Meet Nyheim Hines, the Most Explosive Running Back in the 2018 NFL Draft

Mike Tanier@@miketanierNFL National Lead WriterApril 23, 2018

North Carolina State running back Nyheim Hines (7) eludes Arizona State defensive back J'Marcus Rhodes (17) to pick up a first down during the first half of the Sun Bowl NCAA college football game in El Paso, Texas, Friday, Dec. 29, 2017. (AP Photo/Andres Leighton)
Andres Leighton/Associated Press

Nyheim Hines was the fastest running back at this year's NFL combine and may be the most explosive playmaker in this draft class. But growing up, he couldn't beat his own twin sister, Nyah, in a footrace. 

"She was faster than me until I was about 11," Hines admits. "So I would win track meets for boys, then lose to my sister."

Nyah even beat her twin brother in a 100-meter dash while running barefoot (he was in track spikes) when they were about nine years old. "We started running, and at about 30 or 40 meters of the 100, she looked at me and waved and just pulled away," Hines recalls.

"I took that L on the chin. She still brags about it."

His sister has gone on to become a star sprinter and hurdler for NC State, but Nyheim did eventually grow faster than her. And just about everyone else. Hines ran a 4.38-second 40-yard dash at the combine, fastest among running backs and faster than all but two wide receivers.

He was slightly disappointed by the time. "In high school I ran a 4.32, so I wasn't too happy with 4.38," Hines says. "But No. 1 is No. 1."

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Hines was a member of the Wolfpack's two-time ACC-winning 4x100-meter relay team when he wasn't part of a three-headed backfield that propelled NC State to a 9-4 record and Sun Bowl victory last year. He was a state track champion in high school. His career highlights are dotted with 50-plus-yard touchdowns on runs, receptions and kick returns, with Hines pulling away from defenders at the ends of the runs like he pulled away from all the (male) competitors at childhood track meets.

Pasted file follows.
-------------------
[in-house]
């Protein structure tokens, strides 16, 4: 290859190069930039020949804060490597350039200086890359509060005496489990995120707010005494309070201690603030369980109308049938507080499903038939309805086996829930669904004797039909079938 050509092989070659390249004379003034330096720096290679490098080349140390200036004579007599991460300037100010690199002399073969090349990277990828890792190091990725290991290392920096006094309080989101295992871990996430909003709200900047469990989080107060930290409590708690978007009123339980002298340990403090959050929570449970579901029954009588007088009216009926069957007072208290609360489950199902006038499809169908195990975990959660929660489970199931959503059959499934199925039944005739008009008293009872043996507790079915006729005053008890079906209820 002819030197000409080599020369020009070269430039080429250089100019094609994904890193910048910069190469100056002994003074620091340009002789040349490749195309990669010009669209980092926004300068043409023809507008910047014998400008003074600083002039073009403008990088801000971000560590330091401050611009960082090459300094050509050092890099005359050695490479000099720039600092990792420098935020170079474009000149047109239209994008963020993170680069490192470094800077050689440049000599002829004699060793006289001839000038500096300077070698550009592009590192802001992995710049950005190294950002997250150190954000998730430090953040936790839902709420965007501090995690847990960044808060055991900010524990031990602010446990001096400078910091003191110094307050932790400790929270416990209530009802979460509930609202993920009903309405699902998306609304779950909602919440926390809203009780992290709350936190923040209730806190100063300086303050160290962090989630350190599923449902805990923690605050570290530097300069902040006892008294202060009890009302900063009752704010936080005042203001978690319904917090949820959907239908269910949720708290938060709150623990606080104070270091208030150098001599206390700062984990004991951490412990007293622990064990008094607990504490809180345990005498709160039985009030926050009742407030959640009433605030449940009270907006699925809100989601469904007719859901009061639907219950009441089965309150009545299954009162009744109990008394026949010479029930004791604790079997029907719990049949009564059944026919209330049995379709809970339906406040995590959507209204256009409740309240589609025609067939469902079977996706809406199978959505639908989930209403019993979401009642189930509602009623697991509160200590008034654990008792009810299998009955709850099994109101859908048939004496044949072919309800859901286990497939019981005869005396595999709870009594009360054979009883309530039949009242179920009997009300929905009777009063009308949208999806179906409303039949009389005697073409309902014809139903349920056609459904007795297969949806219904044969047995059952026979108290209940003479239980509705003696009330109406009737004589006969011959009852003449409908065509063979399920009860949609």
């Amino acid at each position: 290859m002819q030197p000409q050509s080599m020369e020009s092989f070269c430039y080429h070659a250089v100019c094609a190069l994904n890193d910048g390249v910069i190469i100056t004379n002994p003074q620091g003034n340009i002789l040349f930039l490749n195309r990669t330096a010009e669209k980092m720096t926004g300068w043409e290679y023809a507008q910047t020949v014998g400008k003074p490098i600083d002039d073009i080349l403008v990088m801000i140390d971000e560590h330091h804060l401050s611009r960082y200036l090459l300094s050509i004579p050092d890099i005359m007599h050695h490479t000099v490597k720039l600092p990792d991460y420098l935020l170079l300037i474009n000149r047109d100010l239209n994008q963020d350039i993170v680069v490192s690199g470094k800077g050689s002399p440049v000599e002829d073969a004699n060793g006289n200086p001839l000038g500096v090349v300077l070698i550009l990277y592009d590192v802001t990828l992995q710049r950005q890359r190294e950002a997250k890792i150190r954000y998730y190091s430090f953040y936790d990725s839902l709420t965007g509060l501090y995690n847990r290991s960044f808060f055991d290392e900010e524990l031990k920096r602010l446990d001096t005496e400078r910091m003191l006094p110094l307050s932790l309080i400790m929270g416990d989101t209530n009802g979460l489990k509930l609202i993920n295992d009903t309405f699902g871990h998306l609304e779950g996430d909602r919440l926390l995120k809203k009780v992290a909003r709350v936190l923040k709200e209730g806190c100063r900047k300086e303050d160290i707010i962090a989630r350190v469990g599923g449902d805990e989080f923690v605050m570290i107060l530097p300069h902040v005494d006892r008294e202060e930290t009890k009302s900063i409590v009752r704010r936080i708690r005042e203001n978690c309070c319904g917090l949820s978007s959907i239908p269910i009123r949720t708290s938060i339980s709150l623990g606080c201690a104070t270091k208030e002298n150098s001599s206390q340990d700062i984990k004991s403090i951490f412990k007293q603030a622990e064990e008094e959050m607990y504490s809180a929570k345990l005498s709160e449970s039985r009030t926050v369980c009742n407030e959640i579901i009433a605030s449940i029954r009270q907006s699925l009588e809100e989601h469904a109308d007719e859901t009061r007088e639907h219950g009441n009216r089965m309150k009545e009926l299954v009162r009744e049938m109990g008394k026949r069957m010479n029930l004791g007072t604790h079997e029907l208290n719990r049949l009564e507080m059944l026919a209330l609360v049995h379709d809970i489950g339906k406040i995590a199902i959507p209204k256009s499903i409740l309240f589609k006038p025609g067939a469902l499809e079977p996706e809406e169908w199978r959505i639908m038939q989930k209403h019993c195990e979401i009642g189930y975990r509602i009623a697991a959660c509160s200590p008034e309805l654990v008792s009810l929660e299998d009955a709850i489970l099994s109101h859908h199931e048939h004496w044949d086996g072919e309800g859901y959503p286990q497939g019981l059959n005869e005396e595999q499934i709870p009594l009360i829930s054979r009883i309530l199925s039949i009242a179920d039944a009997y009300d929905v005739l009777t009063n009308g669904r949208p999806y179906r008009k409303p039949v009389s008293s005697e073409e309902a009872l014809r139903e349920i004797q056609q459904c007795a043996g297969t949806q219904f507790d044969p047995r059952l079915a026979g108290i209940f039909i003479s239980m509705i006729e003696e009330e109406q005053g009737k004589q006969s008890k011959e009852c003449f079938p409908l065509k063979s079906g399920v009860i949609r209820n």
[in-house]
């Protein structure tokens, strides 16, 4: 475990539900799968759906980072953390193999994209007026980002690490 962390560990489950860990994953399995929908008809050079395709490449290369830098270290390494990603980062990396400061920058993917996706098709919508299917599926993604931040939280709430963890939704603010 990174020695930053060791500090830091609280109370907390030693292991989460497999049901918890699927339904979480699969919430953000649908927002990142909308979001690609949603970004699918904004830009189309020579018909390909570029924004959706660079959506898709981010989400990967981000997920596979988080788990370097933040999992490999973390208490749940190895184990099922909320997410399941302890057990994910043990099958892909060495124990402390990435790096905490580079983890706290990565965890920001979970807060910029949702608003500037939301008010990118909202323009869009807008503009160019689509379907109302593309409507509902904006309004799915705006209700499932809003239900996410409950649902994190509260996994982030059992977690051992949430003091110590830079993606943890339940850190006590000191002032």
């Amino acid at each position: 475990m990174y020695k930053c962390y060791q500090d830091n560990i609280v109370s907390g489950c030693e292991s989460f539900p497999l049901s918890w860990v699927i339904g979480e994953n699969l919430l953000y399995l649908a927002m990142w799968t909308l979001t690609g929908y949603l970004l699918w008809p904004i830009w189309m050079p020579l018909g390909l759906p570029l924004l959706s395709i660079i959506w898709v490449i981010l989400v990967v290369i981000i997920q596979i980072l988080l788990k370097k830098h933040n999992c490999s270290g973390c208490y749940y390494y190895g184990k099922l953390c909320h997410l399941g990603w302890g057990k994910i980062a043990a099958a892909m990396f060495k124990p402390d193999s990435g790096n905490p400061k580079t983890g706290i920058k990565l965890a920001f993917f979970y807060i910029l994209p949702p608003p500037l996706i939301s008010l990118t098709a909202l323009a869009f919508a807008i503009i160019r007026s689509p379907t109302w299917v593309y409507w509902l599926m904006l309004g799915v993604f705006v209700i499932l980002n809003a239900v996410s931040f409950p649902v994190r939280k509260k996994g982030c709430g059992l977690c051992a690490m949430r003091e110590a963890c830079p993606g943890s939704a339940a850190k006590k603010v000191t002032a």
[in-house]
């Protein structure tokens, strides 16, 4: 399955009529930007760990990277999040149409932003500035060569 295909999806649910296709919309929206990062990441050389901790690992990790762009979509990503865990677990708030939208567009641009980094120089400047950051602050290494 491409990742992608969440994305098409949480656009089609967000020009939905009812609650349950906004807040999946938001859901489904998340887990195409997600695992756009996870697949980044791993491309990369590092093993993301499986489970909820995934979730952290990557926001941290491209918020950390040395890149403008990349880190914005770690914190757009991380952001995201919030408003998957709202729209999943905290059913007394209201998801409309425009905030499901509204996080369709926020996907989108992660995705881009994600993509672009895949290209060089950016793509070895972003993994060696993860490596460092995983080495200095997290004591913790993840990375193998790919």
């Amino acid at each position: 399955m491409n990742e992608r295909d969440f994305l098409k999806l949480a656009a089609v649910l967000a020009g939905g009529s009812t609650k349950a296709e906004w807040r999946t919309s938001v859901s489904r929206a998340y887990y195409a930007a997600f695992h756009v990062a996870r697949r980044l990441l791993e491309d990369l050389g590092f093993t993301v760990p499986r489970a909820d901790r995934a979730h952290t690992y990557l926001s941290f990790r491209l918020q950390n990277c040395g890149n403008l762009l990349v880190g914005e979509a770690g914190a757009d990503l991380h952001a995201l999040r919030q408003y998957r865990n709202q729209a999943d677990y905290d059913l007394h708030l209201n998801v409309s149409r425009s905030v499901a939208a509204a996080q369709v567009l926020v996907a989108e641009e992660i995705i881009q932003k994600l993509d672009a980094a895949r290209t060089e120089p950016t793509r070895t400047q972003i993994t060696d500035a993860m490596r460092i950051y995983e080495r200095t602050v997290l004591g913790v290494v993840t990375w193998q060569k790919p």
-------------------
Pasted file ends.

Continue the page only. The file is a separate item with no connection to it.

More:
So does all that speed make Hines a...(warning: nasty scouting insult coming)...track guy?

"Oh gosh. I've been asked the track guy question so many times," Hines says. "It drives me crazy."

Track guy is a dreaded label for a running back or receiver prospect. It suggests he's a straight-line runner who won't take a hit and can't find a hole or run a route. The track guy label turns a great 40 and seasons of high-level competition in high school and college into negatives.

Hines' low yardage totals—he ran for just 1,400 career yards at NC State, adding 933 yards on 89 receptions and some return yardage—only make the label stickier. If you don't look carefully, you may think he spent his college career letting teammates Jaylen Samuels, Reggie Gallaspy II and (in past years) Matt Dayes do all the dirty work between the tackles while he waited to catch the defense napping and sprint past it.

Hines knows he gets asked the track guy question just to see how he will respond. His trainers even tease him with it if they sense he is letting up during a workout. But the label simply does not fit Hines at all.

"Anybody who watches the film can see I'm not a track guy," he says. "I'm physical. I played injured. When it's third down, I'm gonna go try to get that first down. I'm going to stop and cut back toward the middle. I'm gonna do stuff to get one extra yard."

WINSTON-SALEM, NC - OCTOBER 24: Nyheim Hines #7 of the North Carolina State Wolfpack reaches for the goal line on a 58-yard touchdown pass against Devin Gaulden #3 of the Wake Forest Demon Deacons at BB&T Field on October 24, 2015 in Winston-Salem, North
Lance King/Getty Images

Stereotypical track guys don't play through pain. But Hines played the second half of last season on a high ankle sprain he suffered against Notre Dame in late October. After being limited the following week against Clemson, he rushed for 110 yards and returned kickoffs against Boston College and 196 yards and two touchdowns against North Carolina.

It's not like Hines only recently started playing football, spurred into it by his speed. He started playing at age six. And he was a linebacker at the youth level. "I didn't want to play offense my first year," Hines recalls. "I liked defense. All I used to do was just hit people. I didn't wrap them up. I just laid people out."